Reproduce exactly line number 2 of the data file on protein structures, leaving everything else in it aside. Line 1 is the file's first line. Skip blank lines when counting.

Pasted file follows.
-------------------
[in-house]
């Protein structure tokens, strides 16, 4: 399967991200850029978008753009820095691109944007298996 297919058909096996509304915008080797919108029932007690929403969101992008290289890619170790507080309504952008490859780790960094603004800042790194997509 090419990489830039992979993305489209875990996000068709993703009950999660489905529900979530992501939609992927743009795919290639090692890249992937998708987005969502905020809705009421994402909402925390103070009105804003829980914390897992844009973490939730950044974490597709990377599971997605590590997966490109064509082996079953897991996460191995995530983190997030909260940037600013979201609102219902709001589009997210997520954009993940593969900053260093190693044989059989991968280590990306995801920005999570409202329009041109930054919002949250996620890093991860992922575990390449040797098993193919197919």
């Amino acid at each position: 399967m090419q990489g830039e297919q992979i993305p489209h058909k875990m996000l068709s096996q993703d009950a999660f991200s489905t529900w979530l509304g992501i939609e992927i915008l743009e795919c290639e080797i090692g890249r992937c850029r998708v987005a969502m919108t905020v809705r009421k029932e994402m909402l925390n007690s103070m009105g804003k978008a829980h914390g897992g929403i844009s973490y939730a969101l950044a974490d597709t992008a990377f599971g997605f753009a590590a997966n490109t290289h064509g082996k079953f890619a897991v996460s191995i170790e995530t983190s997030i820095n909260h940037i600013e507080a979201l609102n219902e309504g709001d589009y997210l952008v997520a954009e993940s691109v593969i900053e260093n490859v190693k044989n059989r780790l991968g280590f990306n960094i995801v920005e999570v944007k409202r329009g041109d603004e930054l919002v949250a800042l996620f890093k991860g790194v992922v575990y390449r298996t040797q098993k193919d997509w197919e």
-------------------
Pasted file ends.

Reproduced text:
């Protein structure tokens, strides 16, 4: 399967991200850029978008753009820095691109944007298996 297919058909096996509304915008080797919108029932007690929403969101992008290289890619170790507080309504952008490859780790960094603004800042790194997509 090419990489830039992979993305489209875990996000068709993703009950999660489905529900979530992501939609992927743009795919290639090692890249992937998708987005969502905020809705009421994402909402925390103070009105804003829980914390897992844009973490939730950044974490597709990377599971997605590590997966490109064509082996079953897991996460191995995530983190997030909260940037600013979201609102219902709001589009997210997520954009993940593969900053260093190693044989059989991968280590990306995801920005999570409202329009041109930054919002949250996620890093991860992922575990390449040797098993193919197919």